When you renew a certificate, select Reimport Certificate to upload the certificate. The new certificate replaces the previous one. If the previous certificate has not expired, there should be no downtime. If the previous certificate has expired, there may be a few hours delay while the certificate propagates to DNS servers.
Limits on domains per certificate
The maximum number of domains per certificate is determined when you sign up for First-Party Domains. The First-Party Domains Overview screen shows the number of domains that have been configured and the maximum number of domains per certificate for both Server-Side Data Collection and Client-Side Delivery. In the following example, no domains have been configured and the maximum number of domains for Server-Side Data Collection and Server-Side Delivery is 10 (0/10 Domains Configured).
Validate domain ownership
Before Tealium can issue a certificate for your site, you must prove that you own or control all the domains in your request. You can prove ownership using either DNS validation or email validation.
We recommend DNS validation because it is usually a quicker process and because sometimes it can be difficult to track down who in your organization has access to the administrative emails. However, if you don’t have access to edit your domain’s DNS database, then you must use email validation.
To use the DNS validation method, you must have access to edit your DNS configuration. You will need to work with your production operations team or the person responsible for your domain registration and SSL/TLS certificates.
After you have added domains, Tealium displays validation records for each domain requested, which you must add to your DNS configuration. The following example shows a validation CNAME record for one domain:
Validation can take up to 24 hours, but often happens much more quickly. When the validation is completed, Tealium displays permanent DNS records, which you must add to your DNS configuration, as follows:
- CNAME records are shown for Delivery subdomains.
Use these records in place of certain paths in
- A records are shown for Collect subdomains.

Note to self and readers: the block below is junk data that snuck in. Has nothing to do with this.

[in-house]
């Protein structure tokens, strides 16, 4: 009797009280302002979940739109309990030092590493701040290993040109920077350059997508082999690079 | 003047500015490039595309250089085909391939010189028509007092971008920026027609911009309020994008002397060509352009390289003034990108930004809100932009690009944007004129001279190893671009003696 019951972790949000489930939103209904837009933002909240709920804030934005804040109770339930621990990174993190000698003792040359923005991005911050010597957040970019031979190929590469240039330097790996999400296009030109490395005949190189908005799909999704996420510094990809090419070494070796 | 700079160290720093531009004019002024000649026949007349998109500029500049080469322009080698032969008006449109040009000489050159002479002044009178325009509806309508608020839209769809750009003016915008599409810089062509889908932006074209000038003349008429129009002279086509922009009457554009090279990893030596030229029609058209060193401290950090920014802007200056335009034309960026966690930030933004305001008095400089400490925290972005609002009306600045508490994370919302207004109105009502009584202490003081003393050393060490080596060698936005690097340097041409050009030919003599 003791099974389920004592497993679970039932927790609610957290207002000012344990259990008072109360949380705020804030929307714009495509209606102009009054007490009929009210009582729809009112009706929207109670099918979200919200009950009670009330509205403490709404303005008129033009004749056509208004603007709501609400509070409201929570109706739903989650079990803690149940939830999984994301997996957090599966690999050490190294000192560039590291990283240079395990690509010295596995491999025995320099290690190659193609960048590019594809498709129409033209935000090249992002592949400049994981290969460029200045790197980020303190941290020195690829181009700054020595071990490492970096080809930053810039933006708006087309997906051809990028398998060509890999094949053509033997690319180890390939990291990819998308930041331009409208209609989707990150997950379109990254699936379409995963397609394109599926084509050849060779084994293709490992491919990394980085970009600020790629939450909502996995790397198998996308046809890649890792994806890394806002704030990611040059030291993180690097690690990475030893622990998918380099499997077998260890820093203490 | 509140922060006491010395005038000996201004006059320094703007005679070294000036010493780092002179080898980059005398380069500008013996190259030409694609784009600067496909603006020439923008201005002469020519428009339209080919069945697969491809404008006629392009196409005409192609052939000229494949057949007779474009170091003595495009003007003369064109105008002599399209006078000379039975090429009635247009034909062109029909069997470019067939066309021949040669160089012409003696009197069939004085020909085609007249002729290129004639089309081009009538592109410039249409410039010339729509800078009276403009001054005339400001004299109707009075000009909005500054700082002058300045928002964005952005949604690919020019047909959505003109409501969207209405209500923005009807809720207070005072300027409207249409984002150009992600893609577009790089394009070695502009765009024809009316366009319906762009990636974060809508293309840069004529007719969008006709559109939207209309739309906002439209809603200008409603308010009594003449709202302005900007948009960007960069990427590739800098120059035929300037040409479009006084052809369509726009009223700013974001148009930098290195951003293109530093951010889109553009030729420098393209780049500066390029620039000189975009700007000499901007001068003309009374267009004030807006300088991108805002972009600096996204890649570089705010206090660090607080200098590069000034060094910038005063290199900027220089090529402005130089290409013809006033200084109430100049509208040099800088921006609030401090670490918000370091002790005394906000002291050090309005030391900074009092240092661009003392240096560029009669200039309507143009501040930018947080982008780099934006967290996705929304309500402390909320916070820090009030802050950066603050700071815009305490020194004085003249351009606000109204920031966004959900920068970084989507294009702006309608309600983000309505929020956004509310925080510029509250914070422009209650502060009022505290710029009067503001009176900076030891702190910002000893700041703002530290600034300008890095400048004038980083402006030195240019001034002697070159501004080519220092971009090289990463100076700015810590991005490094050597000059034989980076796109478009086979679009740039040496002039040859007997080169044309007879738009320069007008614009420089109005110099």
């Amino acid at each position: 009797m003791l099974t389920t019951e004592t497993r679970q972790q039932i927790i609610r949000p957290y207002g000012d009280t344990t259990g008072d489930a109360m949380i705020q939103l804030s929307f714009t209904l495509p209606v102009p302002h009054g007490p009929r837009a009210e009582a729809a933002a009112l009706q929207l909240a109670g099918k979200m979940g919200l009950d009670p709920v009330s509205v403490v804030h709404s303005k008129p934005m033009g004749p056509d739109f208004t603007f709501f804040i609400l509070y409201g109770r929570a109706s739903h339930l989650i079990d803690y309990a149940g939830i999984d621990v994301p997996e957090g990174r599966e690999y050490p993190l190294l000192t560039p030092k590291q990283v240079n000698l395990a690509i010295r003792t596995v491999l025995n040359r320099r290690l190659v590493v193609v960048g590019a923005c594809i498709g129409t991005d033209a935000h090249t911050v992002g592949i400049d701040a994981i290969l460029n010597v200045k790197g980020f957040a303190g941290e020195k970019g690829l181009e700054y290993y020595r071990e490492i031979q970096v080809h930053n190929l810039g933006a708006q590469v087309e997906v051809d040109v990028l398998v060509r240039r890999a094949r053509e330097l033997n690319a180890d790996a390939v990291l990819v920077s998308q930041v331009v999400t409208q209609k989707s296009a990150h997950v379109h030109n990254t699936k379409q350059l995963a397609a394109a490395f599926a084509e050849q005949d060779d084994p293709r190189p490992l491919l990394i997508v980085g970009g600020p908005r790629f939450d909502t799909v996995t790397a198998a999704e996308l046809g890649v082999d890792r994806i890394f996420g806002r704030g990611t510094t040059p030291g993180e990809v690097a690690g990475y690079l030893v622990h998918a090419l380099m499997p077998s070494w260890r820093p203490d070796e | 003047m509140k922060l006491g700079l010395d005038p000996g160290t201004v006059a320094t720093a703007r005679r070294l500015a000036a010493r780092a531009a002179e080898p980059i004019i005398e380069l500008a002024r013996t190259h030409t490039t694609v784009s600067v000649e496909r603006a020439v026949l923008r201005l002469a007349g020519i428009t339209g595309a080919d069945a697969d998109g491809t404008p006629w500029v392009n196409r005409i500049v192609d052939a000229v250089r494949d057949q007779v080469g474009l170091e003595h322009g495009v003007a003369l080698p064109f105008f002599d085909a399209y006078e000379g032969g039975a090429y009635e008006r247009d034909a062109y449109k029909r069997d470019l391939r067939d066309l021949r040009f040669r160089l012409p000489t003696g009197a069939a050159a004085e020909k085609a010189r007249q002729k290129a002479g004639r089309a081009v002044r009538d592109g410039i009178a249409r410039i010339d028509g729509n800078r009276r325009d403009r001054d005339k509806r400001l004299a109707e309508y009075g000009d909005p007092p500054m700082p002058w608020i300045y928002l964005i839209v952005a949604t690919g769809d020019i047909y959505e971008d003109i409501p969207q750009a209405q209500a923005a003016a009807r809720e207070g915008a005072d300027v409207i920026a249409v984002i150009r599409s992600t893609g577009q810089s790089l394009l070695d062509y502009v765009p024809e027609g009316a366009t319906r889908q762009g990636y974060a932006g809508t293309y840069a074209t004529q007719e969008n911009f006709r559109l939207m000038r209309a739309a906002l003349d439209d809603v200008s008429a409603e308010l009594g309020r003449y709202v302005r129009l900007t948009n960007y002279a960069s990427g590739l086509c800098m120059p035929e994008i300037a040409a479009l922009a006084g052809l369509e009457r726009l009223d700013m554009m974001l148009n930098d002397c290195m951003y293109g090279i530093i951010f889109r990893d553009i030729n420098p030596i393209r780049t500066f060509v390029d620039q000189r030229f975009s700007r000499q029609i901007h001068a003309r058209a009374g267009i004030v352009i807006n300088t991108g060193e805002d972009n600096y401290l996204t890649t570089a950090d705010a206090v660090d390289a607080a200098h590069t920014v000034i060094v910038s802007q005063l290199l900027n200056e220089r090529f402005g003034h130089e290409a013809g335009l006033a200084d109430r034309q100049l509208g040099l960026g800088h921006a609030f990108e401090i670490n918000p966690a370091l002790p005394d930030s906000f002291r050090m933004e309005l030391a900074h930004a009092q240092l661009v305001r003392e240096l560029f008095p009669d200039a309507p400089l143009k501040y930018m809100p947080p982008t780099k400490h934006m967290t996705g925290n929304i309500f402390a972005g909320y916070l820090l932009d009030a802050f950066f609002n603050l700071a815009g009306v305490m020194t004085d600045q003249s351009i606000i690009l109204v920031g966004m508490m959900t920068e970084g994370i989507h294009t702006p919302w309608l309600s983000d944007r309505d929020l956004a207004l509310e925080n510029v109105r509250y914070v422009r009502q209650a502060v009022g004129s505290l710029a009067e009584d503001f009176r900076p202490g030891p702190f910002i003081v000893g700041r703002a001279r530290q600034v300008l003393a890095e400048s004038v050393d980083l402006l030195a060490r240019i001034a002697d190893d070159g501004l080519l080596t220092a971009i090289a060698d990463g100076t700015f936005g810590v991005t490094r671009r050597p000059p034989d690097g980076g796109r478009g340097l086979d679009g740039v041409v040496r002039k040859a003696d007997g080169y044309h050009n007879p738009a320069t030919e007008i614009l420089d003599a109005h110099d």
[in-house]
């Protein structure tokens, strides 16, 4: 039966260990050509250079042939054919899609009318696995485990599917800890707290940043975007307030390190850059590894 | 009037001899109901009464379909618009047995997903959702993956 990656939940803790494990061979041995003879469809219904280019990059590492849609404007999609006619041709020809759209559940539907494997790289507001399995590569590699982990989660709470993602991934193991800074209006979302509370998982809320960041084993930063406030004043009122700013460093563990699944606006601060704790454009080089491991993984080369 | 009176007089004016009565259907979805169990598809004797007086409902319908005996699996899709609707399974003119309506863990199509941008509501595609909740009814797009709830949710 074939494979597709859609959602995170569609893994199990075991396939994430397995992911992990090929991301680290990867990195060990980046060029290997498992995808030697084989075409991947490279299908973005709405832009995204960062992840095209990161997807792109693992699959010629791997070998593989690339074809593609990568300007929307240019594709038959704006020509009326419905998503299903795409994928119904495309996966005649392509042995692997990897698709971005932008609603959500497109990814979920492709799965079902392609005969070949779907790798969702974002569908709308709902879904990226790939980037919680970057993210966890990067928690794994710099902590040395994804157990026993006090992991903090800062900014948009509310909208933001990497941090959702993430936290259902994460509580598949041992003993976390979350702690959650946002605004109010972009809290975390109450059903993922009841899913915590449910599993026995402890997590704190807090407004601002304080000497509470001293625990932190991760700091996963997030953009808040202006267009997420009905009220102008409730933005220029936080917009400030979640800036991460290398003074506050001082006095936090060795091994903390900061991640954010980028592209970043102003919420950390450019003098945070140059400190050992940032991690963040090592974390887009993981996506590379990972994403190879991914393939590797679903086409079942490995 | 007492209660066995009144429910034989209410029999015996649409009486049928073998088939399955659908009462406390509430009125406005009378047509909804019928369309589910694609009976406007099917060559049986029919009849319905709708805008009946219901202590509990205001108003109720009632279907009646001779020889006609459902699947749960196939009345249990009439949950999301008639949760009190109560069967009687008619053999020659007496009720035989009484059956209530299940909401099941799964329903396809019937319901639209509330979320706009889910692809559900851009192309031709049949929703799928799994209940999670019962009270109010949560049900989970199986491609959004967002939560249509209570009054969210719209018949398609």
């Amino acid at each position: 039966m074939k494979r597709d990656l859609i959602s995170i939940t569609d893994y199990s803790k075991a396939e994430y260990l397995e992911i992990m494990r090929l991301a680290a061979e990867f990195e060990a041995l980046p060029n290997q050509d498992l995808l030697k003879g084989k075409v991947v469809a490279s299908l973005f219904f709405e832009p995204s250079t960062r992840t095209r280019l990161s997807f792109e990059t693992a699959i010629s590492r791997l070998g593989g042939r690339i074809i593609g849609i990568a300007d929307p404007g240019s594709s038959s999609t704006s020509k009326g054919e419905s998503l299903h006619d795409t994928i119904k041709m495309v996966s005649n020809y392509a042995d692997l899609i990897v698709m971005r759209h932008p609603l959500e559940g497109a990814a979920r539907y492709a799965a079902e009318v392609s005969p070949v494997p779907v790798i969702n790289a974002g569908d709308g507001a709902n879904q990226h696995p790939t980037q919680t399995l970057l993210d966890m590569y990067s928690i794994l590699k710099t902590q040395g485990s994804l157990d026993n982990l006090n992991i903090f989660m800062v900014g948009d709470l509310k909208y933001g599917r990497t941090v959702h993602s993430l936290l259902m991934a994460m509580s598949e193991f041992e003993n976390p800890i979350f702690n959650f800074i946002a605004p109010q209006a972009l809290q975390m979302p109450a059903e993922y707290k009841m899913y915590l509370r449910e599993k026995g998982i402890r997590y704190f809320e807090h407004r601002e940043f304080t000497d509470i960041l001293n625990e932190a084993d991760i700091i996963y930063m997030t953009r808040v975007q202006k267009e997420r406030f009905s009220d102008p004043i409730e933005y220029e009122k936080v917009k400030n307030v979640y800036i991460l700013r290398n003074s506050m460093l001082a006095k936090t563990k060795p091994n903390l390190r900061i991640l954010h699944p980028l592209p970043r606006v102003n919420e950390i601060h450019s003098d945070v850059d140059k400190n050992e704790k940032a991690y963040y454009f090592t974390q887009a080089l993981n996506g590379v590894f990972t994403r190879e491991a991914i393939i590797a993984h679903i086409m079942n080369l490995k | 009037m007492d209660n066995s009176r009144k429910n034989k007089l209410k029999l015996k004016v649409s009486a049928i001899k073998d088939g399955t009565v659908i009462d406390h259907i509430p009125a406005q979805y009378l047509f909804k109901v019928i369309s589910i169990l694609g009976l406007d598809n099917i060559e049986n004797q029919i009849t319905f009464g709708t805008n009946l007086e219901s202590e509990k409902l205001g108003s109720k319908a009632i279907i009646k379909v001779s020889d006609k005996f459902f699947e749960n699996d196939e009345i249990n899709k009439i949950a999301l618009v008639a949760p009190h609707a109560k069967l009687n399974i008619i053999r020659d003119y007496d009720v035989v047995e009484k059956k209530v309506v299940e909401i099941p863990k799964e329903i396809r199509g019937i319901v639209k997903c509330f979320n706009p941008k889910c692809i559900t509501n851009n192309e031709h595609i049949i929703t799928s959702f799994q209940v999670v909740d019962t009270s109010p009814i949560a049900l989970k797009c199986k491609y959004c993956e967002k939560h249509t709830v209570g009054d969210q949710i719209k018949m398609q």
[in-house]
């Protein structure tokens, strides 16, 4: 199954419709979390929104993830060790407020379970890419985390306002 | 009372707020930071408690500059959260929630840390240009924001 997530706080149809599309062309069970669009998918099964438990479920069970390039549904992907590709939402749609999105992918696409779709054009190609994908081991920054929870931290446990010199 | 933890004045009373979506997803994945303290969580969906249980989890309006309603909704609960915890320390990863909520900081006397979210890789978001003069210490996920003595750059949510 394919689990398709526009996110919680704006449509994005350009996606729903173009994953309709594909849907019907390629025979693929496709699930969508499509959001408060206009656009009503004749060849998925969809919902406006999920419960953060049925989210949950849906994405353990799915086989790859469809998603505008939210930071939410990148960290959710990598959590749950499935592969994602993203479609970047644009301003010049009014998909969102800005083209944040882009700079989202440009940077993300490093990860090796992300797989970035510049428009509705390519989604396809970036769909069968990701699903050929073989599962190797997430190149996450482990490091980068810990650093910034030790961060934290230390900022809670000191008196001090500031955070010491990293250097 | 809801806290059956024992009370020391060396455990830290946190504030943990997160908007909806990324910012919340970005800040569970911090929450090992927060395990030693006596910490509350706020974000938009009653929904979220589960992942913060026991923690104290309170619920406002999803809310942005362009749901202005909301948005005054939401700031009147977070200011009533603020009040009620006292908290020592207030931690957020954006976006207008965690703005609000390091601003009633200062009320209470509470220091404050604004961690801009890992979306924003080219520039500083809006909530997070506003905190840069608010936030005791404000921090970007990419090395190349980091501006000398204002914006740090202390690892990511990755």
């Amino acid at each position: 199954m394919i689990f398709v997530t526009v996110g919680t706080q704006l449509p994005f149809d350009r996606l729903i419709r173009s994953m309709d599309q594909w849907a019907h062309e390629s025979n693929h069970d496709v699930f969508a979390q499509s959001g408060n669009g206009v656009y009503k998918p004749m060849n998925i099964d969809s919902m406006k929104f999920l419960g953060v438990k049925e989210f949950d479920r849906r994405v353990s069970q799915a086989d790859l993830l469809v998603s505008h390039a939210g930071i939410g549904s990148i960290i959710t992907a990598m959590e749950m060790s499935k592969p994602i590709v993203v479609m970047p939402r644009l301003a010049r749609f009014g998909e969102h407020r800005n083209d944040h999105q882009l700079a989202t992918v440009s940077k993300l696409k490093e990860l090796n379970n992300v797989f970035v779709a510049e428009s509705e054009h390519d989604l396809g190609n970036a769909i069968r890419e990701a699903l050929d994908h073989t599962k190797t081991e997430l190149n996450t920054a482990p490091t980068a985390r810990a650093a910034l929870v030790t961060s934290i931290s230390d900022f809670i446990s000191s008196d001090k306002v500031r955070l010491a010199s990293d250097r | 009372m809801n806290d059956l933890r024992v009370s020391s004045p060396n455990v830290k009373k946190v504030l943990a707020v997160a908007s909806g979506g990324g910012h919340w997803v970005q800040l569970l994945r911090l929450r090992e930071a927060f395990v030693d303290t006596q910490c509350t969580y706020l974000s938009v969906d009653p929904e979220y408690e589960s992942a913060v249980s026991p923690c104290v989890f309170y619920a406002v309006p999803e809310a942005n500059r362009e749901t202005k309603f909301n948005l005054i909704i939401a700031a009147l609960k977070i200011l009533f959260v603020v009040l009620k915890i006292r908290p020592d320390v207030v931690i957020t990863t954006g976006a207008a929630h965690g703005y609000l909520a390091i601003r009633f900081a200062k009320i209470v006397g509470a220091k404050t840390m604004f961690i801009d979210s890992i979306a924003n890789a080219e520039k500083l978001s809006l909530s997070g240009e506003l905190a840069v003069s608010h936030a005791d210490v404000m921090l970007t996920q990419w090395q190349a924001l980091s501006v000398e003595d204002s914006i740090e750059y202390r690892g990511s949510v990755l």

Use these records in place of certain paths in
visitor-service.tealiumiq.com(for the Collect tag use case).
Your DNS configuration must include the validation records and the permanent records. The validation records are used when you add domains to a certificate and for auto-renewal of the certificate.
To use email validation, you must be able to receive email messages at one of the contact addresses listed in the WHOIS database for each of your requested domains. The email addresses that will receive a message include the following:
You will receive email from Amazon Web Services (one message for each domain) containing a validation token that expires in 72 hours. If you do not receive the email or the token has expired, return to the main screen and click Resend Email. You must respond to an email message for each domain to complete the validation process.
Domains listed in the First-Party Domains Overview screen can have one of the following statuses:
- Issued: All domains are validated and the certificate is not expired nor about to expire.
- Expired: The certificate is expired.
- Pending Validation: One or more domains attached to the certificate are not validated.
- Expiring Soon: The certificate will expire soon and needs to be renewed.
If you are managing your own certificates and have renewed a certificate, use the Reimport Certificate option to avoid having to configure your domains again. If the previous certificate is still valid, there should be no downtime. The new certificate replaces the previous one.
Thank you for your feedback!
This page was last updated: May 11, 2023